Stephen's Sermon: Part 3; Lesson 3 of 8

by John Lowe
(Laurens SC, USA)

Stephen introduced this event to remind his audience how prone the nation had been to reject God, and to walk in the ways of sin. This verse is a quotation from Amos 5:25-2718 and although the outright rejection of God and the widespread idolatry during the period of the monarchy came much later, Stephen's application of Amos' prophecy shows that even during the period of the wilderness wanderings they had already rejected God in their hearts. As Hervey expressed it: “What Amos19 means to say is that because of the treacherous, unfaithful heart of Israel, as shown by the worship of the golden calf, and all their rebellions in the wilderness, all their sacrifices were worthless. Observe, the Israelites turned from Moses to idolatry, and their high priest, Aaron, helped them do it. Consequently, God gave them over to what they wanted (Romans 1:2420). He also determined to send them into captivity as punishment (Amos 5:25-2718). By implication, turning from the revelation that Jesus had given amounted to idolatry. Stephen implied that by rejecting Moses' coming prophet, Jesus, his hearers could expect a similar fate despite the sacrifices they brought to God.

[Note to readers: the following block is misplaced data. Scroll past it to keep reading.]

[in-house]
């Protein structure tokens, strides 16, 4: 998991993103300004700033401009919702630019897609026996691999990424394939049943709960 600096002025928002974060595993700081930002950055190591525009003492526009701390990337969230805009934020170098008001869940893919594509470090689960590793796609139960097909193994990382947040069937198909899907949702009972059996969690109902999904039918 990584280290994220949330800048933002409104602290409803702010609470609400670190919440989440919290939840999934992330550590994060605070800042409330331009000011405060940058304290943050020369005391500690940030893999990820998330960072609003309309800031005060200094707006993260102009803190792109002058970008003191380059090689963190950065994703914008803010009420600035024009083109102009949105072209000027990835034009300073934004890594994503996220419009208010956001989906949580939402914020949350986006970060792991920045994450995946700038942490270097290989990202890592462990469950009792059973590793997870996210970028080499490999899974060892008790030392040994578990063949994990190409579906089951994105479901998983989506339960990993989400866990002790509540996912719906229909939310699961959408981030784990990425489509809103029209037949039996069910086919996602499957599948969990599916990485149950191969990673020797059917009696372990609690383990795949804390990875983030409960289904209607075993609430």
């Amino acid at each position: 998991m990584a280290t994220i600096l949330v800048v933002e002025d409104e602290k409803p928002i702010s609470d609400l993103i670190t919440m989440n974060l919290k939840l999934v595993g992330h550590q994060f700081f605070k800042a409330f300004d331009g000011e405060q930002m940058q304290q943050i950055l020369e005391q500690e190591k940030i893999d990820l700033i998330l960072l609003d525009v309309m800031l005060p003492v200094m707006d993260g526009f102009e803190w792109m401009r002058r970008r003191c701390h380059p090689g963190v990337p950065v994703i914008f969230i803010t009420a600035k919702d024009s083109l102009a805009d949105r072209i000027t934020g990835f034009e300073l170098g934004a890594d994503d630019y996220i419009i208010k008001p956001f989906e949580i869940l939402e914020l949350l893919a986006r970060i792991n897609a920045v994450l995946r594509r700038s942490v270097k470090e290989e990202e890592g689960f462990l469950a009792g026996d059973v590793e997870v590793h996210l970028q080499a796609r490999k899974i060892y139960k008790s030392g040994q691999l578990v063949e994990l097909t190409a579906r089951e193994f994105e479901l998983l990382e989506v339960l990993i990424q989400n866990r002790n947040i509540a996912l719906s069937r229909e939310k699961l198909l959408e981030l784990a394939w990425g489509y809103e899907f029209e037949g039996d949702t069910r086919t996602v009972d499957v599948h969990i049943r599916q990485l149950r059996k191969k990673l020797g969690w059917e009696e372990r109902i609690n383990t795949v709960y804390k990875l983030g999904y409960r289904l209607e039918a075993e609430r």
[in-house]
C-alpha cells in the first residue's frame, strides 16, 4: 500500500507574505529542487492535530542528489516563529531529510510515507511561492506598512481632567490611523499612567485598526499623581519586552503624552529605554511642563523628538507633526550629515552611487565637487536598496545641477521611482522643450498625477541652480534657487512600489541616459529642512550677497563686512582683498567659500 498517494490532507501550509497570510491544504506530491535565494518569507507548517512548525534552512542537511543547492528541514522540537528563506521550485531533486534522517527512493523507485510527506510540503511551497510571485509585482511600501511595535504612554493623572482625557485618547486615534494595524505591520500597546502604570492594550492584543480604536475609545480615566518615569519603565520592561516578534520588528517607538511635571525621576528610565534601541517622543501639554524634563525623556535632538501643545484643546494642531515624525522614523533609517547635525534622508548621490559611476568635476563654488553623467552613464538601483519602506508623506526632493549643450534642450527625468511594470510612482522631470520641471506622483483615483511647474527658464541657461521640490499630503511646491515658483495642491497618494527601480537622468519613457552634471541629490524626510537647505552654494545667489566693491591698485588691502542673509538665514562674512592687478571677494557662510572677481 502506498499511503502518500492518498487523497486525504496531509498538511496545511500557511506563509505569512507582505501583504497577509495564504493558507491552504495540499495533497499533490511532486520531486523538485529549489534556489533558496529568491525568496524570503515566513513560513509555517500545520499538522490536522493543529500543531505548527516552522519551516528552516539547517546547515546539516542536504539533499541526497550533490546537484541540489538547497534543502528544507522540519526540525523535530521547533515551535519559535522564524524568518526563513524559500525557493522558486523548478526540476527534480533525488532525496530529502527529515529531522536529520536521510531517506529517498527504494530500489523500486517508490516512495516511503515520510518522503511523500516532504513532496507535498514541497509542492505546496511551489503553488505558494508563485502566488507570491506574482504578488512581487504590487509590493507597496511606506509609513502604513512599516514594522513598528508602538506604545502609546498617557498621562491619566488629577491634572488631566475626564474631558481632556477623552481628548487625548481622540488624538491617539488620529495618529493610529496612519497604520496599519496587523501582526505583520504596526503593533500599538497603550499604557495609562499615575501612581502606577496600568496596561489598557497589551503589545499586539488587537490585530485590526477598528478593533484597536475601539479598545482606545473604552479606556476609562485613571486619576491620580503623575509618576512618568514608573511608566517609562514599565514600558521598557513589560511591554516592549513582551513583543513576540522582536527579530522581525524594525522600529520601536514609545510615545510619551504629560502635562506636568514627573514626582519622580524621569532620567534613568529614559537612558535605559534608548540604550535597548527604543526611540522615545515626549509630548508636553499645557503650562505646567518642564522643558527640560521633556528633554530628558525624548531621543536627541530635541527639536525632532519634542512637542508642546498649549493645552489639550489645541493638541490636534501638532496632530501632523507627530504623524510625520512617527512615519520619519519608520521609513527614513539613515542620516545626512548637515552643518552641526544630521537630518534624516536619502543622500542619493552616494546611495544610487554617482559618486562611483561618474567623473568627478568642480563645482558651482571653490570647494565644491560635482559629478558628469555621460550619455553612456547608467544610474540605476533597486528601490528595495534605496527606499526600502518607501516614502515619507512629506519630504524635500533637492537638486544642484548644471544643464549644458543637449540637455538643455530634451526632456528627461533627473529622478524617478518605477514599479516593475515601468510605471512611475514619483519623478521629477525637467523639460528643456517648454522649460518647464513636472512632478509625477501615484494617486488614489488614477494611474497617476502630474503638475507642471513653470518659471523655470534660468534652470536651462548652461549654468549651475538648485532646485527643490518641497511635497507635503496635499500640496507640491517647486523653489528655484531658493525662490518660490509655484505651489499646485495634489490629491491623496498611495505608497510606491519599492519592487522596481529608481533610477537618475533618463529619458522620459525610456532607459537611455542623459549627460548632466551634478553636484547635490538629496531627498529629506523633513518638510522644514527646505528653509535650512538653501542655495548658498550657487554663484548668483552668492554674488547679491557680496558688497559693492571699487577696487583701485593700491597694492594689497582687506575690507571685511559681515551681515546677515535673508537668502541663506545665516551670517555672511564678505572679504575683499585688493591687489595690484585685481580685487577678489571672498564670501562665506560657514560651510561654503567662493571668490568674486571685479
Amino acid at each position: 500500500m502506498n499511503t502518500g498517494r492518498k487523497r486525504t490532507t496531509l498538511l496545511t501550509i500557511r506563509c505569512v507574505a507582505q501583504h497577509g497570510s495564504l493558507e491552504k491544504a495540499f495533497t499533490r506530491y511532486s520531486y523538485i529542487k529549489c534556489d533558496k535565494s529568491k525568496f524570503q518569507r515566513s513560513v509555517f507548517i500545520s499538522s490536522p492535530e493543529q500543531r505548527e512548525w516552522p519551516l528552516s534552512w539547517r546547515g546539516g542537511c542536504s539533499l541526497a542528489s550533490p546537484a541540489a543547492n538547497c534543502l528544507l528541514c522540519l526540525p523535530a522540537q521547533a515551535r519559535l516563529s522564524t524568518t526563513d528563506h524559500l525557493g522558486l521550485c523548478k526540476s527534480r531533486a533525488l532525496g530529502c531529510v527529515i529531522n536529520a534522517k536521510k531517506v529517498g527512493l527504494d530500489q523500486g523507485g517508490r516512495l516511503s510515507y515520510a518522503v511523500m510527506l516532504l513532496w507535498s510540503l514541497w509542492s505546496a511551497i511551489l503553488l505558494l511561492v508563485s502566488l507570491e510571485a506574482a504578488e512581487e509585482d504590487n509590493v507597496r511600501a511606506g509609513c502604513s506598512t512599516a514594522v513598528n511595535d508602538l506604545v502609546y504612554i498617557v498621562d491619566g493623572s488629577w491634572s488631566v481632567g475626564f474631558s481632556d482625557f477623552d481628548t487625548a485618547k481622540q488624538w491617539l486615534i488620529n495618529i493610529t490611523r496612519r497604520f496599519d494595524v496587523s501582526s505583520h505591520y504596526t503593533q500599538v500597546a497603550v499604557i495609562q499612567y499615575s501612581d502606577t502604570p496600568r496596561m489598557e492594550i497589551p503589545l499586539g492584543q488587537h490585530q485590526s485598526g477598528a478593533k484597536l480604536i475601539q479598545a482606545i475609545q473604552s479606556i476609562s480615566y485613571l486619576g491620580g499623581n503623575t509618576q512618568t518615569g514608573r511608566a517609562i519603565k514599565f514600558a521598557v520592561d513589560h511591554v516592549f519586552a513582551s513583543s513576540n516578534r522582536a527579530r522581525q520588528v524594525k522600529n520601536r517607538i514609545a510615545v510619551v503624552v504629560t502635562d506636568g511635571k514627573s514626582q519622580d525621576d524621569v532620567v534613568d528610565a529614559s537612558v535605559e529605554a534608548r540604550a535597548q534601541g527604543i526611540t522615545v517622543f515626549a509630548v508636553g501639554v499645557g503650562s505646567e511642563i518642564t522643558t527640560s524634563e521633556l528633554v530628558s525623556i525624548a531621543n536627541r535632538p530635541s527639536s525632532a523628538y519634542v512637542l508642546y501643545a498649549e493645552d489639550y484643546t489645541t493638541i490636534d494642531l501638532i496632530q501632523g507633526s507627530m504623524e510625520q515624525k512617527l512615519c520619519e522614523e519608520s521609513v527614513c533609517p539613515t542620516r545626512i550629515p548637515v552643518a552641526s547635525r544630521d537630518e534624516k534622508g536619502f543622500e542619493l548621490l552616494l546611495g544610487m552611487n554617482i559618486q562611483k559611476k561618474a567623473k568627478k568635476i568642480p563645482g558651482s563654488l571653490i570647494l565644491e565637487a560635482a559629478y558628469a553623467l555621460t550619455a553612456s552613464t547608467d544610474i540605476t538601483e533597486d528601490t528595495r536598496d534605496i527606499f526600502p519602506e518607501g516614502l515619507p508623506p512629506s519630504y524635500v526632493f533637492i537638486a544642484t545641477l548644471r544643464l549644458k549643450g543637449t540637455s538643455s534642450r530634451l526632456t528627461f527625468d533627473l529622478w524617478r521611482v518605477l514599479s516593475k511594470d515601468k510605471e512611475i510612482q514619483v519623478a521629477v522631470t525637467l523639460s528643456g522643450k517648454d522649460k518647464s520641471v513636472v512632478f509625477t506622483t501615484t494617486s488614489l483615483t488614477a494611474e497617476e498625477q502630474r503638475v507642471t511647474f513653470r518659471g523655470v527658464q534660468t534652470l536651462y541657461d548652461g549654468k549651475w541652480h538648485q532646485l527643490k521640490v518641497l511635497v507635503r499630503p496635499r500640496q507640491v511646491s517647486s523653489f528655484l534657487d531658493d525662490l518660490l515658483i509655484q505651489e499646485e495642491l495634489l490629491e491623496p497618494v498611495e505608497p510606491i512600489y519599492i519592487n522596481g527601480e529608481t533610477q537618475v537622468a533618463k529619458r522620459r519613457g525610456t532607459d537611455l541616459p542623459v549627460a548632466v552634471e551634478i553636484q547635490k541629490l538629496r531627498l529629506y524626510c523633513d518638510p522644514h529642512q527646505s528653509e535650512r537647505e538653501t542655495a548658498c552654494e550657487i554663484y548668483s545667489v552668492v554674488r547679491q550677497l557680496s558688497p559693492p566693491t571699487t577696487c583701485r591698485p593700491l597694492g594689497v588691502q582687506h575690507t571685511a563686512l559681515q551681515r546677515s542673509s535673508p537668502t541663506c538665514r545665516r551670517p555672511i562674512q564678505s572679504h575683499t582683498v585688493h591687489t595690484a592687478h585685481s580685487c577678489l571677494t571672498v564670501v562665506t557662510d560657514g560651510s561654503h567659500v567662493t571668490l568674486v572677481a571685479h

Stephen had answered his accusers' charge that he had spoken against Moses (See Acts 6:11andActs 6:13) by showing that he believed what Moses had predicted about the coming prophet. It was really his hearers, like Jesus' hearers earlier, who rejected Moses since they refused to allow the possibility of prophetic revelation that superseded the Mosaic Law.

And offered sacrifice unto the idol.
The people built an idol and made a proclamation that the next day would be the feast of the Lord. Early in the morning, the people offered both burnt offerings and peace offerings, Exodus 32:521and rejoiced in the works of their own hands (their hands made it): their rejoicing included eating, and drinking, and singing, and dancing.

Notice that the proclamation said there would be a “feast of the Lord”; but God would not honor such a feast with his presence; however, the devil would certainly attend (Psalm 106:36-3922). They pretended to worship Jehovah,(Exodus 32:521). Their idol, if it would not make a god, would make an excellent devil.

And rejoiced in the works of their own hands.
Rejoiced (Revelled), as it is used here, refers to the lustful rites of heathen worship.